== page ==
Zoom sur le Xinjiang, vignoble chinois - Les Grappes

Zoom on Xinjiang, Chinese vineyard

In the space of a few handfuls of years, China has managed to create a vineyard area that comes neck and neck with the area of the French vineyard, which took centuries to develop and maintain. Nearly 800,000 hectares... placing them both behind the world's number 1, Spain (NB: let's be reassured, France remains first in terms of production!). The situation in China is due to an increase in wine consumption by its inhabitants, who dream of becoming a world player in the world of vines and wine. With the help of important western specialists in the field, the quality of their juices might even begin to please us one day. However, this is no easy task, given the Chinese climate and soils, however varied they may be from one region to another. Of the wine-growing regions, there are about ten in all, some more influential than others, some better conditioned to produce wine than others, as is the case in Xinjiang, in the northwest of the country, on the ancient Silk Road.

Xinjiang, an original geographical situation

On the border with Mongolia and Kazakhstan, the region of Xinjiang (translates as "new border" or "new market") is three times larger than France. It includes a vast plain, the Taklamakan desert, and above all, the Tourfan depression. The reason why we are interested in Xinjiang is that it is one of the only Chinese wine regions located in an environment still little modified by man and pollution, which gives it a natural quality.

Due to the Tourfan Depression, which happens to be the 4th lowest point in the world (154m below sea level!), the climate is very particular, continental, hot and arid, suffocating in the summer and freezing in the winter. On its mostly sandy soil, the drought is important, with very little rainfall (between 20 and 70 mm of rainfall year round). One thus observes, in Xinjiang, landscapes of the most luminous which can be obscured only by the sandstorms. And yet, in this drought, this "oasis" region, agriculture is possible thanks to an elaborate irrigation system that brings water from the Tian Shan mountains through underground canals. Yes, we are still a long way from the western ideal of the vine!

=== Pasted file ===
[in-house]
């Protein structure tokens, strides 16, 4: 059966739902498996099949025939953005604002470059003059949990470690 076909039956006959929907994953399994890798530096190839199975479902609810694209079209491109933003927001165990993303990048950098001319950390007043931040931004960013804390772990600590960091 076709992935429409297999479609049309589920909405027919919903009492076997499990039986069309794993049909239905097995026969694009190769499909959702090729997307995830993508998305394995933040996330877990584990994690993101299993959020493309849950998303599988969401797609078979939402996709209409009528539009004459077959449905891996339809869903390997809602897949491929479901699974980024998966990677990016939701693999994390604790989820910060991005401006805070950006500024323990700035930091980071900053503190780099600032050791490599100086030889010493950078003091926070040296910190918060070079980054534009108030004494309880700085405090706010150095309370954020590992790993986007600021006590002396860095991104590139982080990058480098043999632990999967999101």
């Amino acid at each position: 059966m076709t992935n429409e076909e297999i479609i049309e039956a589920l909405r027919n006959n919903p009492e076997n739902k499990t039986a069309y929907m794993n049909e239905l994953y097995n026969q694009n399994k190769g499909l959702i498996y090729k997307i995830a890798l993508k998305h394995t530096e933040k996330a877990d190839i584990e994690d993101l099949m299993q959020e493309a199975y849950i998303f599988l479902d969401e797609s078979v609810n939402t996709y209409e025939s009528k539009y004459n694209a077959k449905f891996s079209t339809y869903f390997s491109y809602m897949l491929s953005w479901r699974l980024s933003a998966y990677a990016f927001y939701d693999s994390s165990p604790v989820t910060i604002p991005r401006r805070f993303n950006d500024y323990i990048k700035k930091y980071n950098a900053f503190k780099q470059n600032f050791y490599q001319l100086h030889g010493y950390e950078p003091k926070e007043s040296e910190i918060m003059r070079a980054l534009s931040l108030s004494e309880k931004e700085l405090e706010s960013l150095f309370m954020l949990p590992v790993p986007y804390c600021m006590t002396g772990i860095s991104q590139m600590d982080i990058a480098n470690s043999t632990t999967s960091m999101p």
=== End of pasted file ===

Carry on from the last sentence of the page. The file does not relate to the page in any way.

Drought, sand, frost and the vine

The cultivation of the vines can be classical, but there are many vines grown in pergola. The latter manage to be vigorous thanks to the rather fertile soil. Of course, vines do not grow everywhere in Xinjiang since, even though this region is three times larger than France, it has "only" 100,000 hectares of vines, on well-chosen soils! The hot and arid summer climate allows the grapes to reach maturity very quickly, the harvest can then be very early, in August.

Indeed, the grapes of Xinjiang require the winegrower to hurry up when winter arrives, which comes with its threatening frost, varying between -20°C and -30°C, from October onwards. This situation seems at first sight unthinkable for the survival of the vine, but the solutions are most creative. At the arrival of winter then, the vine requires an enormous amount of labour, just after the harvest, in order to cut furrows 50 meters deep under the ground (some species of vines are very difficult to cut).The vineyard technicians bury the stumps until spring to prevent them from rotting. Spring is the time when the vine cycle can resume "normally". Yes, it is possible.

These grape varieties buried in winter, who are they?

The grape varieties of Xinjiang, as for many regions of the New World, are based on our French classics: Merlot, Cabernet Sauvignon, Pinot Noir, Chardonnay, Riesling. To these grape varieties, we can add an autochthonous grape that we call the Chinese white grape, the Riou Ding Xiang, with muscat aromas, which is used in particular to make a sweet white wine. Being a vineyard still young in spite of everything, the grapes that grow there are only used to produce wine at 20% today.

Possible market share?

Even though wine represents only 2% of the alcoholic drinks market in China (compared to 40% for beer), its consumption by the inhabitants is on the rise, rising from 0.5L/inhabitant in 2007 to 1.4L/inhabitant in 2011 (a figure that has been increasing ever since).

The majority of the wines are sent in bulk to big houses elsewhere in the country to be bottled. Bottled for whom? Just behind Hong Kong and ahead of Australia and Belgium, we French people are the second largest customers in the market with a leading brand in Europe, Suntime! Concerning the prices, Chinese wines reach considerable prices, because this is how they evaluate a wine, often beyond its quality .

CITY/COUNTRY VOLUME (million litres) - Export share (%)

Hong Kong 2.81 - 76.57

France 0,23 - 6,27

Australia 0.09 - 2.45

Belgium 0.08 - 2.18

(Table: main customers by volume in 2014)

The soil of the Xinjiang region being relatively poor in organic matter and in phase with a very particular climate, the tastings are generally pessimistic. We hear that wines lacking acidity and having too high an alcohol content, producers prefer to extract the tannins to compensate for a lack of structure apparently due to the terroir. There is still a long road ahead (if it can be envisaged) for the wines of the "new frontier".

Mélany Bachmann (cellarman) for Les Grappes

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